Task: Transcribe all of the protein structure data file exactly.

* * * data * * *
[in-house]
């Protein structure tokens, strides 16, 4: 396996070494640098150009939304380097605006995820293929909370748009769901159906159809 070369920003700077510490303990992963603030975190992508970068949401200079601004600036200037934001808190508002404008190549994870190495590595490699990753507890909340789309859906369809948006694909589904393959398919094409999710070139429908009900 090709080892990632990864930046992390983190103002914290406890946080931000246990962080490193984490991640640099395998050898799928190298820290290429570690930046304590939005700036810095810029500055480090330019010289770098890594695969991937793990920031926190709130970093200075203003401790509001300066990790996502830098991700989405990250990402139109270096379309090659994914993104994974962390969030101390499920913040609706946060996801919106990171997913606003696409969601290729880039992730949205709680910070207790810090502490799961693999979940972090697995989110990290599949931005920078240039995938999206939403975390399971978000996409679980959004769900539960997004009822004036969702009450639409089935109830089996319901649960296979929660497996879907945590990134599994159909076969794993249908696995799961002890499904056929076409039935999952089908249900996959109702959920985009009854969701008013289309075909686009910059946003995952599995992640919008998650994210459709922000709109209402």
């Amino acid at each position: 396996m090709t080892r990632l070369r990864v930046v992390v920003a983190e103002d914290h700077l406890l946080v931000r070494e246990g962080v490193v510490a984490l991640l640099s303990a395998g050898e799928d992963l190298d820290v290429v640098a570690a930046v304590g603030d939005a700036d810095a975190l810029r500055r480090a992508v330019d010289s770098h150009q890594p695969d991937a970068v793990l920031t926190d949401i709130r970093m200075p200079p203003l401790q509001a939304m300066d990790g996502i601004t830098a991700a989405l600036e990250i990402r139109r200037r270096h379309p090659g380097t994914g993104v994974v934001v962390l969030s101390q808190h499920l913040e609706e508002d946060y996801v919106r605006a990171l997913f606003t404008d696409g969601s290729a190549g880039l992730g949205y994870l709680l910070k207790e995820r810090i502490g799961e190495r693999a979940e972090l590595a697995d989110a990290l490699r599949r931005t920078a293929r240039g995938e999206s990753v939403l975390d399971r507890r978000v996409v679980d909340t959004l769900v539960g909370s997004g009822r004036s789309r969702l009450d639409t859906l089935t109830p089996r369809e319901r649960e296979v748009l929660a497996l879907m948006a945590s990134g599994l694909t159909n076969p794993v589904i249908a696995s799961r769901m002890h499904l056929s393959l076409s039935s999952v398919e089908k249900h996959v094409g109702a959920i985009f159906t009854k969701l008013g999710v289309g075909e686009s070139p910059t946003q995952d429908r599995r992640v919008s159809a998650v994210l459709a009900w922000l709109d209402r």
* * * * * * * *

[in-house]
């Protein structure tokens, strides 16, 4: 396996070494640098150009939304380097605006995820293929909370748009769901159906159809 070369920003700077510490303990992963603030975190992508970068949401200079601004600036200037934001808190508002404008190549994870190495590595490699990753507890909340789309859906369809948006694909589904393959398919094409999710070139429908009900 090709080892990632990864930046992390983190103002914290406890946080931000246990962080490193984490991640640099395998050898799928190298820290290429570690930046304590939005700036810095810029500055480090330019010289770098890594695969991937793990920031926190709130970093200075203003401790509001300066990790996502830098991700989405990250990402139109270096379309090659994914993104994974962390969030101390499920913040609706946060996801919106990171997913606003696409969601290729880039992730949205709680910070207790810090502490799961693999979940972090697995989110990290599949931005920078240039995938999206939403975390399971978000996409679980959004769900539960997004009822004036969702009450639409089935109830089996319901649960296979929660497996879907945590990134599994159909076969794993249908696995799961002890499904056929076409039935999952089908249900996959109702959920985009009854969701008013289309075909686009910059946003995952599995992640919008998650994210459709922000709109209402």
């Amino acid at each position: 396996m090709t080892r990632l070369r990864v930046v992390v920003a983190e103002d914290h700077l406890l946080v931000r070494e246990g962080v490193v510490a984490l991640l640099s303990a395998g050898e799928d992963l190298d820290v290429v640098a570690a930046v304590g603030d939005a700036d810095a975190l810029r500055r480090a992508v330019d010289s770098h150009q890594p695969d991937a970068v793990l920031t926190d949401i709130r970093m200075p200079p203003l401790q509001a939304m300066d990790g996502i601004t830098a991700a989405l600036e990250i990402r139109r200037r270096h379309p090659g380097t994914g993104v994974v934001v962390l969030s101390q808190h499920l913040e609706e508002d946060y996801v919106r605006a990171l997913f606003t404008d696409g969601s290729a190549g880039l992730g949205y994870l709680l910070k207790e995820r810090i502490g799961e190495r693999a979940e972090l590595a697995d989110a990290l490699r599949r931005t920078a293929r240039g995938e999206s990753v939403l975390d399971r507890r978000v996409v679980d909340t959004l769900v539960g909370s997004g009822r004036s789309r969702l009450d639409t859906l089935t109830p089996r369809e319901r649960e296979v748009l929660a497996l879907m948006a945590s990134g599994l694909t159909n076969p794993v589904i249908a696995s799961r769901m002890h499904l056929s393959l076409s039935s999952v398919e089908k249900h996959v094409g109702a959920i985009f159906t009854k969701l008013g999710v289309g075909e686009s070139p910059t946003q995952d429908r599995r992640v919008s159809a998650v994210l459709a009900w922000l709109d209402r």